Rich Salz, principal engineer at Akamai Technologies: “We have already seen some negative effects, including more isolation, less ability to focus, more ability to be deceived by bad actors (fake news) and so on. I do not see those lessening. Sadly.”
Leora Lawton, executive director of the Population Center at the University of California, Berkeley: “The long-term effects of children growing up with screen time are not well understood but early signs are not encouraging: poor attention spans, anxiety, depression and lack of in-person social connections are some of the correlations already seen, as well as the small number of teens who become addicts and non-functioning adults.”
Nicholas Carr, author of numerous books and articles on technology and culture: “We now have a substantial body of empirical and experiential evidence on the personal effects of the internet, social media and smartphones. The news is not good. … In general, the kind of constant, intrusive connectedness that now characterizes people’s lives has harmful cognitive and emotional consequences. Among other things, the research reveals a strong association, and likely a causal one, between heavy phone and internet use and losses of analytical and problem-solving skill, memory formation, contextual thinking, conversational depth and empathy as well as increases in anxiety.”
Michael Kleeman, senior fellow at the University of California, San Diego and board member at the Institute for the Future: “The early promise of the Net has been realized, but the financial incentives to use it for harmful purposes, including legal and illegal ones, have proven too attractive. ‘Digital Life’ will continue to erode personal interactions, reduce the diversity of ideas and conversation and contribute to negative health impacts. Other than the use of data analytics we have virtually no proof that wearables, etc., alter health trajectories. We do have evidence of a radical reduction in privacy, increase in criminal activity (as digital means reduce the cost of major financial and personal crimes), reduction of engagement with and caring for the environment as a result of increased interaction with online and digital devices.”
Dewayne Hendricks, CEO of Tetherless Access: “It is important to consider just how much of digital life is provided/controlled by cyber monopolies. Those entities will have an ever-increasing ability to control/shape the factors that make up that digital life. I see individuals for the most part having less control as time passes.”
Sherry Turkle one of the world’s foremost researchers into human-computer interaction was one of the experts who offered up solutions for improving digital life’s impacts on individuals’ well-being. She suggested: “1) Working with companies in terms of design – [digital tools] should not be designed to engage people in the manner of slot machines. 2) [There should be] a movement on every level to make software transparent. This is a large-scale societal goal! 3) Working with companies to collaborate with consumer groups to end practices that are not in the best interests of the commons or of personal integrity. 4) A fundamental revisiting of the question of who owns your information. 5) A fundamental revisiting of the current practices that any kind of advertisement can be placed online (for example ads that are against legal norms, such as ageist, sexist, racist ads). 6) Far more regulation of political ads online. 7) An admission from online companies that they are not ‘just passive internet services.’ 8) Finding ways to work with them so that they are willing to accept that they can make a great deal of money even if they accept to be called what they are! This is the greatest business, political, and social and economic challenge of our time, simply learning to call what we have created what it really is and then regulate and manage it accordingly, bring it into the polity in the place it should really have.”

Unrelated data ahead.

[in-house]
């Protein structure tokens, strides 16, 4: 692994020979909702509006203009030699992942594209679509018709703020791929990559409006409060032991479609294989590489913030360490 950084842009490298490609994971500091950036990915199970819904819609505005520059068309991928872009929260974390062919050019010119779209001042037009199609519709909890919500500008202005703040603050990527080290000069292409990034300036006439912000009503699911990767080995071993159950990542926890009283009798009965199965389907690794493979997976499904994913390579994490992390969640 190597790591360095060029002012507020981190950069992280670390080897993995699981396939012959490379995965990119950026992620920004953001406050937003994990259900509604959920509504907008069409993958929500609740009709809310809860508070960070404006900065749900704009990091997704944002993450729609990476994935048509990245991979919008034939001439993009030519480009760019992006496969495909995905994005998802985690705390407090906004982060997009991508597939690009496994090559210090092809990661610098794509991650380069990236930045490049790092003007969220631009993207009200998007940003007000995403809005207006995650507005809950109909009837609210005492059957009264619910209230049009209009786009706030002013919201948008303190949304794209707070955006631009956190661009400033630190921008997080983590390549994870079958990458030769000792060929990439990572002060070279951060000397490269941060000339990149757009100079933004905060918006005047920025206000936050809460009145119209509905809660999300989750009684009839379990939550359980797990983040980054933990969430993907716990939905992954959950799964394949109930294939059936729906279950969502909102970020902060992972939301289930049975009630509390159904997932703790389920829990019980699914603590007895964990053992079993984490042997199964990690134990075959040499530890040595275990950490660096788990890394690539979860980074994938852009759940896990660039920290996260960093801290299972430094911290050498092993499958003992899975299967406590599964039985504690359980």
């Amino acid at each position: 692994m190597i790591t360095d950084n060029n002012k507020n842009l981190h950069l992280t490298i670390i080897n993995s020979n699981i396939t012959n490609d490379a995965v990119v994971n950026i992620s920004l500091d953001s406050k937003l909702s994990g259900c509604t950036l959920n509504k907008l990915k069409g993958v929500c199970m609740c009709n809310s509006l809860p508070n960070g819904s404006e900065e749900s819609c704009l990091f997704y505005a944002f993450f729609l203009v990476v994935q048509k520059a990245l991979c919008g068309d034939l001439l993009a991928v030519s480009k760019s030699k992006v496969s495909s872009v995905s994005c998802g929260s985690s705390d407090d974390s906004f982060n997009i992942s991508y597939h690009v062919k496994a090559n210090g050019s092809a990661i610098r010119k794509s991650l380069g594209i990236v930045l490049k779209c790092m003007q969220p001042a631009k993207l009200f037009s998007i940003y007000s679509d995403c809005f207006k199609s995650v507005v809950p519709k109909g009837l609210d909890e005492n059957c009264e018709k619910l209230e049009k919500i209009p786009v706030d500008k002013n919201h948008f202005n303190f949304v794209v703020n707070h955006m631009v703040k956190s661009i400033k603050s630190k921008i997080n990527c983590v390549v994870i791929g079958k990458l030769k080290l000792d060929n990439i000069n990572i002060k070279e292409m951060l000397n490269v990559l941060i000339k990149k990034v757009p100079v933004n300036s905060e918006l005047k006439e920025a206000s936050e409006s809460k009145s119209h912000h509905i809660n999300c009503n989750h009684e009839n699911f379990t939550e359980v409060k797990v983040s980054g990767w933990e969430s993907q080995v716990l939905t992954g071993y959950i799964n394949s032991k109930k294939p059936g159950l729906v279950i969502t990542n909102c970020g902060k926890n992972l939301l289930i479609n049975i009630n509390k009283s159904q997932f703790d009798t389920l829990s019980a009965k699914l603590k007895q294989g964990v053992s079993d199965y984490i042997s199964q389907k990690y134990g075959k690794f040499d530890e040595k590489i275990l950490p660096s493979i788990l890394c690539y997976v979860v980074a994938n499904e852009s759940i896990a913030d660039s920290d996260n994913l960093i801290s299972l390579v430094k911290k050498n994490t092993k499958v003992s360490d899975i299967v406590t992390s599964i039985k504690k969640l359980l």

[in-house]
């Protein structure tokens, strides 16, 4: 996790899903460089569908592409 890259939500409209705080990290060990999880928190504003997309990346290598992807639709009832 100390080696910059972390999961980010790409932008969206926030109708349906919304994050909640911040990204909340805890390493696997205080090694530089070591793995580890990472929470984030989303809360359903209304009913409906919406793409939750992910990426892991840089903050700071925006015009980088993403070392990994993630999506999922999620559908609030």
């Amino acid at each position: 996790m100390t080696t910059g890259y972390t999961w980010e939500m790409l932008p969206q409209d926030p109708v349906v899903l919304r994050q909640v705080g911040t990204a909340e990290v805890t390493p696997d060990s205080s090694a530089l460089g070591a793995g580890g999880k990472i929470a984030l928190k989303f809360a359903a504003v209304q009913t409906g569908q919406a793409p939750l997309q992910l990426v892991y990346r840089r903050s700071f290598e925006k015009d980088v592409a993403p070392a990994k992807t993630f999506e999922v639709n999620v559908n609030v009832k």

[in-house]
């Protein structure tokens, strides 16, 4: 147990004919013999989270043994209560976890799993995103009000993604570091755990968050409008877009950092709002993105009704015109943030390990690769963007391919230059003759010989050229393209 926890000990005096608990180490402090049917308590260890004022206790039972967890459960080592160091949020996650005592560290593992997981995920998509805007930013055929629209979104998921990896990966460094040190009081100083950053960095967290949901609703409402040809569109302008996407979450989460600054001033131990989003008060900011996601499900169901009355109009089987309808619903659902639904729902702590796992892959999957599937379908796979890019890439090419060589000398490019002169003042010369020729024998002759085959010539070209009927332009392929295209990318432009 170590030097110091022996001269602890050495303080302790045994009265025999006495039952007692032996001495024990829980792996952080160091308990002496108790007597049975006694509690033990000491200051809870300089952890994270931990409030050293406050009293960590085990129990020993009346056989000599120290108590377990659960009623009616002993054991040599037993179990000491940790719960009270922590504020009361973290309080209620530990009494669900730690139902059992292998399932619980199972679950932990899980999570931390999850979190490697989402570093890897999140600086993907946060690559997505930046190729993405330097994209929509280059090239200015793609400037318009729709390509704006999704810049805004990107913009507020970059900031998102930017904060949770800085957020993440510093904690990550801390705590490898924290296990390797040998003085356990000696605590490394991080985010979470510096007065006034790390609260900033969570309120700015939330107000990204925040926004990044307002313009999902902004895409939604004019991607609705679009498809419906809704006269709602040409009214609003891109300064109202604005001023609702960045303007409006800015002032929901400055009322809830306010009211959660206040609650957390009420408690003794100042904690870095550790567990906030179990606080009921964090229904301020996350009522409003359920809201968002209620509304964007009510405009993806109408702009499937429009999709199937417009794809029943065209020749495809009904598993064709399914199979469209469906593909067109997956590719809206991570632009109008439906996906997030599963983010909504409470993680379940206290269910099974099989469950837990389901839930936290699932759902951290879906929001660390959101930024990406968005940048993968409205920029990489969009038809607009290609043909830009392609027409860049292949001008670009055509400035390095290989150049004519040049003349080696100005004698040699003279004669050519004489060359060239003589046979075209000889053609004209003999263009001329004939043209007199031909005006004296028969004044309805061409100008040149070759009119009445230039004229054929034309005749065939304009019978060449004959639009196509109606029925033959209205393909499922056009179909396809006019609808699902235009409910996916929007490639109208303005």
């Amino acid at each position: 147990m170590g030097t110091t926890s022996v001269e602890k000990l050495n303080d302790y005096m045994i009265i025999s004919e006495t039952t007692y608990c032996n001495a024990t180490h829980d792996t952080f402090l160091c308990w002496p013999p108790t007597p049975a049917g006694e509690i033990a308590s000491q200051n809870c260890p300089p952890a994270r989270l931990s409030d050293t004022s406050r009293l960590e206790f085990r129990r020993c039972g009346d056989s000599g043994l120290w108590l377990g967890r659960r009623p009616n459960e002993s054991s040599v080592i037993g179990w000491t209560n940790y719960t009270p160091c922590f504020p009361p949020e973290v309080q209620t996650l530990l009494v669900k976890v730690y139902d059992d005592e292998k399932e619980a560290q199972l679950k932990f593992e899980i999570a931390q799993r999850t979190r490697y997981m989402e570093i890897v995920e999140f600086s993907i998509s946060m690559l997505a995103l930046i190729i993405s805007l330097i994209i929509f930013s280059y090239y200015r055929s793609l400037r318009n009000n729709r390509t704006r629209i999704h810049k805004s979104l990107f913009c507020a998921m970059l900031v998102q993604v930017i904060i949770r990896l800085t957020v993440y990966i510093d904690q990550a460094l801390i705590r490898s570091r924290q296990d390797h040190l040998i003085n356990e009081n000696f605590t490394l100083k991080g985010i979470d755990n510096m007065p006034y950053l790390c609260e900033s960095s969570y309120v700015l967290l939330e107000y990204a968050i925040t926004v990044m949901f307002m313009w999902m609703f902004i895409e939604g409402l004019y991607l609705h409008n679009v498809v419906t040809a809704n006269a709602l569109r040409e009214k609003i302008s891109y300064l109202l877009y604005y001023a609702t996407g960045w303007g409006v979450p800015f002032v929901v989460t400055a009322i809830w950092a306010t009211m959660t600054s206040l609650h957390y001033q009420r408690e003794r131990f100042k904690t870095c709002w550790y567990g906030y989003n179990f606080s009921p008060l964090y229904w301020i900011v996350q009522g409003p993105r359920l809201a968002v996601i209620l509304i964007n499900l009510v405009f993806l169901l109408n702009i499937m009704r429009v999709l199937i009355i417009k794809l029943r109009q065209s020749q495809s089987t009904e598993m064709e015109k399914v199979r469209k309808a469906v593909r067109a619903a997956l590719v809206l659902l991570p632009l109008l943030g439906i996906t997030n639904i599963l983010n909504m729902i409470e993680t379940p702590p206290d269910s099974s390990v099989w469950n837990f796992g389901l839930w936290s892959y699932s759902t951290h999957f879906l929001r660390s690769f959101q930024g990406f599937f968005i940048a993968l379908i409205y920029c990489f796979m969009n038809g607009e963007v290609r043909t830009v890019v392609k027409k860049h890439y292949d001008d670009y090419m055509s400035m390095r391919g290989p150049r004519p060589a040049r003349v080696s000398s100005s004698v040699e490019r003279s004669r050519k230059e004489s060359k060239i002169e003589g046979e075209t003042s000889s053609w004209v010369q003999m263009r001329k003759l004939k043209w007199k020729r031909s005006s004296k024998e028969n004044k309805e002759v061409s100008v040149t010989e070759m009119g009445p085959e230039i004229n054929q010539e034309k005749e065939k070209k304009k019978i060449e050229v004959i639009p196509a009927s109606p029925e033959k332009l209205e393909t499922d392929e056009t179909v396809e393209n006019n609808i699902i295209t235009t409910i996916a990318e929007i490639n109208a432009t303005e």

Joseph Turow, professor of communication at University of Pennsylvania’s Annenberg School of Communication, said, “Changes can be made to mitigate potential harms of digital life, but, depending on what those harms are, the responses will require a complex combination of public education, government activity and corporate agreement. Some of the harms – for example, those relating to issues of surveillance and privacy – unfortunately result from corporate and government activities in the political and business realms. … Vested interests will make it extremely difficult to address privacy and surveillance practices so that they match the public interest, but advocacy groups will keep trying and they may make some progress with increasing public awareness.”